What do you think Sony will do to enhance the A9 III?

Started 9 months ago | Discussions thread
Wordfool Forum Member • Posts: 51
Re: What do you think Sony will do to enhance the A9 III?

Mattitude V1 wrote:

The A9 to A9 II wasn’t a big jump. Do you think the A9 III will be a serious R3 competitor? Canon’s entry level APS-C body the R10 can shoot 12 FPS mechanical and 23 FPS electronic (although in 12-bit RAW) at 24 megapixels.

The R7 can do 30 FPS electronic shutter.

I’m interested in an A9 series camera, but wonder how Sony can navigate this while still keeping it under the A1.

I assume it may get a resolution increase. Maybe to 33 MP, like the A7 IV. But now seemingly all of Canon’s mirrorless lineup can shoot as fast as the A9 series. It’s an interesting spot.

The A93 will probably go up to 30FPS-capable (highest speeds always have caveats), hopefully have a slight resolution bump, probably have a faster-readout sensor (>= A1's speed), and hopefully have slightly better DR/low light performance. I'm sure Sony will add some other minor improvements in other areas, as always.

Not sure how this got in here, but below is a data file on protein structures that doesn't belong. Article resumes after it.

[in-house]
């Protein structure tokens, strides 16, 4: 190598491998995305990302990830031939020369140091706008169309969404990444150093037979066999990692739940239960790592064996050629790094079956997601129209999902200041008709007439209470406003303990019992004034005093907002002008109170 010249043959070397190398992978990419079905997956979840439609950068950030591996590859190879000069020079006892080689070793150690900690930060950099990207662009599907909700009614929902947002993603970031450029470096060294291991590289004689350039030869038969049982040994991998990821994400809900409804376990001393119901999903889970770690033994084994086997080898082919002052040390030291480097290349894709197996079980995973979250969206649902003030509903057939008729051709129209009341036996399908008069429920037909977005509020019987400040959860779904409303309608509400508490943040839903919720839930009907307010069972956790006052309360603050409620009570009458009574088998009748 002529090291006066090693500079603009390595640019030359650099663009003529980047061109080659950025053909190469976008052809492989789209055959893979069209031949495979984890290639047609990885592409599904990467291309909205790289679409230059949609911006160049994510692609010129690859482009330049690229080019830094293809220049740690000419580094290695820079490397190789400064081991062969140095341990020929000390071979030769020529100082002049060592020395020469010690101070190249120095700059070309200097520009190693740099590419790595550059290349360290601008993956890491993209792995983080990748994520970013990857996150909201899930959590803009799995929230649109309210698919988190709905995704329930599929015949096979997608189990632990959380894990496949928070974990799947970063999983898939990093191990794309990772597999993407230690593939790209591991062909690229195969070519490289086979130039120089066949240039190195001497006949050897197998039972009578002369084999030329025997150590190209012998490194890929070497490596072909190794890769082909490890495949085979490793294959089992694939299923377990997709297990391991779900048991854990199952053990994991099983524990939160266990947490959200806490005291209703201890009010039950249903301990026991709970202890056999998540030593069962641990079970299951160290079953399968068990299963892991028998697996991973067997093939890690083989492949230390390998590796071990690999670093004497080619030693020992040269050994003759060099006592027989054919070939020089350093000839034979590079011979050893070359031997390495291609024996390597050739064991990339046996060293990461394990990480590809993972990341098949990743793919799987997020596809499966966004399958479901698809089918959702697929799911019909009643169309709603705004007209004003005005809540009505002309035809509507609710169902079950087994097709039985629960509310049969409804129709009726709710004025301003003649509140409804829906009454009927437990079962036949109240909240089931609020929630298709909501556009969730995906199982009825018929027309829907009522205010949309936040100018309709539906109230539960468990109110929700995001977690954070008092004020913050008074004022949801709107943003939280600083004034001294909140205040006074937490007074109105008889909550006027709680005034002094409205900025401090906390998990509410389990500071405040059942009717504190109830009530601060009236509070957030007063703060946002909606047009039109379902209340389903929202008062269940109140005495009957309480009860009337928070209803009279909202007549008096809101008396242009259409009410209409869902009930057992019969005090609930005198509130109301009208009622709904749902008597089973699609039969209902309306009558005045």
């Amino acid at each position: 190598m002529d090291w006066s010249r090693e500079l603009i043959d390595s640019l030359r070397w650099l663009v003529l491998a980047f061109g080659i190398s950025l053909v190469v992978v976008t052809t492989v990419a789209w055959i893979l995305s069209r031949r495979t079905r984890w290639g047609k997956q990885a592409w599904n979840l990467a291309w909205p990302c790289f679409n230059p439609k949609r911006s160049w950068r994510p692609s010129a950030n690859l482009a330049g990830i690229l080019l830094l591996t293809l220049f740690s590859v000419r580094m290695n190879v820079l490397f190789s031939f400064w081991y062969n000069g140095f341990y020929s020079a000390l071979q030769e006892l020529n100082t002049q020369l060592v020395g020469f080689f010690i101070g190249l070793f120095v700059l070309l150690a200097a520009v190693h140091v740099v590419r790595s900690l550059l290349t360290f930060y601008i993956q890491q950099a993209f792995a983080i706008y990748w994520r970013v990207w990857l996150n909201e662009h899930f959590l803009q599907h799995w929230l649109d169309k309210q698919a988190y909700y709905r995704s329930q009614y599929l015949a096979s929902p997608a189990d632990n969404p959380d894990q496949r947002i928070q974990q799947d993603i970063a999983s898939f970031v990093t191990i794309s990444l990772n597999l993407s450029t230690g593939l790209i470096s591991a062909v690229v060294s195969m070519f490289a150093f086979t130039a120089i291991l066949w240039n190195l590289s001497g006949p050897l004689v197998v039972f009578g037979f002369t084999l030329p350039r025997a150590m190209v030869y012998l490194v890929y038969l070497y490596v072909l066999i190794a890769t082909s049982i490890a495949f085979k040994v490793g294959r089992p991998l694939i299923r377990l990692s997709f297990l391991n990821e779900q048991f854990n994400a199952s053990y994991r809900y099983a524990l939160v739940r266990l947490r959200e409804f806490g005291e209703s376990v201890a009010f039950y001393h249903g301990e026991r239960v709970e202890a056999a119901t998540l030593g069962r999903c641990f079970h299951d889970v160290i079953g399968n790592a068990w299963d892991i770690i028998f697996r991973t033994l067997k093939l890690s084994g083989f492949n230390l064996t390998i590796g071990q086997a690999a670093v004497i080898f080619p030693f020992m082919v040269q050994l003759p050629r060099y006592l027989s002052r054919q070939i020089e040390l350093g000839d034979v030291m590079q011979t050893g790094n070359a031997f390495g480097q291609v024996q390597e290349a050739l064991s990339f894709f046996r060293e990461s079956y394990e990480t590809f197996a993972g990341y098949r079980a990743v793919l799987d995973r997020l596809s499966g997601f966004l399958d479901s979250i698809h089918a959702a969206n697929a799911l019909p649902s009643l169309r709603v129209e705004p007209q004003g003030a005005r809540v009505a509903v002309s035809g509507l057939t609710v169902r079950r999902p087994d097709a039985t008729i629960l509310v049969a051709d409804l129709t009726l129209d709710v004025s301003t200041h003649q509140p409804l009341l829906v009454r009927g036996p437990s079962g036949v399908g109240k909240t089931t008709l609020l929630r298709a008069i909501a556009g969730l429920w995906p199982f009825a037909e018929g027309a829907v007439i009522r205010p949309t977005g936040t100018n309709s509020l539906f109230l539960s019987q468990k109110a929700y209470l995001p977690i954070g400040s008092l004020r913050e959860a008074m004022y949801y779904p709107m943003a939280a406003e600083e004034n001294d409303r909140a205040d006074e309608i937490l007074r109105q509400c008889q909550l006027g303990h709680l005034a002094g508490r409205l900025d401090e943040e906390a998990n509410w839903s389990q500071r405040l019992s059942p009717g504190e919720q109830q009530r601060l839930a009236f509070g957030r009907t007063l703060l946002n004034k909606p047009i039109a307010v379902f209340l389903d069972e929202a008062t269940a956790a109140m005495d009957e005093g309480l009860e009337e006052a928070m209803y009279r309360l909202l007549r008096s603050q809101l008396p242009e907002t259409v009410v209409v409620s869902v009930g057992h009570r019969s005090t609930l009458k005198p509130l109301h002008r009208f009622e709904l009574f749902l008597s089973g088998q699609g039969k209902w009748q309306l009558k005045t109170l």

In other words an iterative update that will enable the A93 to surpass the Canon R3's capabilities in most areas at a lower price. Such is the leap-frog nature of new camera releases.

You seem a bit obsessed with the raw FPS figures and, as many others in this thread have said, FPS cannot really be compared between cameras with stacked vs non-stacked sensors. It's like comparing apples and oranges -- both fruit, both sweet and tasty, but fundamentally different species.

A high-FPS camera in electronic shutter mode is going to be useless to a sports photog, for example, if it doesn't have a stacked sensor (and the highest FPS speeds are usually only available in e-shutter mode). Same with many other types of photography involving fast-moving subjects. Canon only has one camera with a stacked sensor so far (the R3), so that's really the only one that can or should be compared to the likes of the Z9, A9 or A1.

The stacked sensor is usually the primary reason people buy one of these four cameras, not the headline FPS number. Plus, sports and wildlife photographers did just fine for decades with far slower cameras, so 30 FPS is really more of a "nice to have" rather than a "need to have" in the hands of a good photog IMHO.

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